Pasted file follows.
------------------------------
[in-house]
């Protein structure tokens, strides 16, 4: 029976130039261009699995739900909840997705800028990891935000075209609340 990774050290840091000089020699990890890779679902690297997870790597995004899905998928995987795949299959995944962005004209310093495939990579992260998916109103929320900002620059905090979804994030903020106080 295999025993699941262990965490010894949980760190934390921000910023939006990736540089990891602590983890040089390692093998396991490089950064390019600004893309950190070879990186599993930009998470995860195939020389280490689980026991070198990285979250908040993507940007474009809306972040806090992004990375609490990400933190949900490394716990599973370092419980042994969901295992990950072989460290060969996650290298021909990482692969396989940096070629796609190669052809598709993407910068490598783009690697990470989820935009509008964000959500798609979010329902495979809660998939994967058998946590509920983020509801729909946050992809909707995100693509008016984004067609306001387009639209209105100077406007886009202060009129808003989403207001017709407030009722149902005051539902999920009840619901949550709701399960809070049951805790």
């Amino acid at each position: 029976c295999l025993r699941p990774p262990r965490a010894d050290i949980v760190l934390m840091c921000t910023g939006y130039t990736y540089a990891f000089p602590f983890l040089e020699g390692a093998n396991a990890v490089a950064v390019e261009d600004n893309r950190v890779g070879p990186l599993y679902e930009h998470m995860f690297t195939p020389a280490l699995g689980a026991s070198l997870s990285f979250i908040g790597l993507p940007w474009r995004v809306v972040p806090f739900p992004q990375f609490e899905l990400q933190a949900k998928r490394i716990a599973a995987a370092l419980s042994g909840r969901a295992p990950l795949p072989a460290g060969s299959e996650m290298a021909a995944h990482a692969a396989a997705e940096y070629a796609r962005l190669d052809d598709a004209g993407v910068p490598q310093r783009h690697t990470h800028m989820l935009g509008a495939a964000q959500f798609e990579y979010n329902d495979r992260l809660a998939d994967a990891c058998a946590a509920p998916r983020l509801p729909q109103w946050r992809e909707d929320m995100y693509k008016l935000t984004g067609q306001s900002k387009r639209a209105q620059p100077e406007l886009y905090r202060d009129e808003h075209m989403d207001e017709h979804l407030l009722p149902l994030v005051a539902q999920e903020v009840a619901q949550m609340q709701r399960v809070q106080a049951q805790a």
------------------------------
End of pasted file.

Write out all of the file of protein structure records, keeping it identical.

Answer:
[in-house]
């Protein structure tokens, strides 16, 4: 029976130039261009699995739900909840997705800028990891935000075209609340 990774050290840091000089020699990890890779679902690297997870790597995004899905998928995987795949299959995944962005004209310093495939990579992260998916109103929320900002620059905090979804994030903020106080 295999025993699941262990965490010894949980760190934390921000910023939006990736540089990891602590983890040089390692093998396991490089950064390019600004893309950190070879990186599993930009998470995860195939020389280490689980026991070198990285979250908040993507940007474009809306972040806090992004990375609490990400933190949900490394716990599973370092419980042994969901295992990950072989460290060969996650290298021909990482692969396989940096070629796609190669052809598709993407910068490598783009690697990470989820935009509008964000959500798609979010329902495979809660998939994967058998946590509920983020509801729909946050992809909707995100693509008016984004067609306001387009639209209105100077406007886009202060009129808003989403207001017709407030009722149902005051539902999920009840619901949550709701399960809070049951805790």
């Amino acid at each position: 029976c295999l025993r699941p990774p262990r965490a010894d050290i949980v760190l934390m840091c921000t910023g939006y130039t990736y540089a990891f000089p602590f983890l040089e020699g390692a093998n396991a990890v490089a950064v390019e261009d600004n893309r950190v890779g070879p990186l599993y679902e930009h998470m995860f690297t195939p020389a280490l699995g689980a026991s070198l997870s990285f979250i908040g790597l993507p940007w474009r995004v809306v972040p806090f739900p992004q990375f609490e899905l990400q933190a949900k998928r490394i716990a599973a995987a370092l419980s042994g909840r969901a295992p990950l795949p072989a460290g060969s299959e996650m290298a021909a995944h990482a692969a396989a997705e940096y070629a796609r962005l190669d052809d598709a004209g993407v910068p490598q310093r783009h690697t990470h800028m989820l935009g509008a495939a964000q959500f798609e990579y979010n329902d495979r992260l809660a998939d994967a990891c058998a946590a509920p998916r983020l509801p729909q109103w946050r992809e909707d929320m995100y693509k008016l935000t984004g067609q306001s900002k387009r639209a209105q620059p100077e406007l886009y905090r202060d009129e808003h075209m989403d207001e017709h979804l407030l009722p149902l994030v005051a539902q999920e903020v009840a619901q949550m609340q709701r399960v809070q106080a049951q805790a």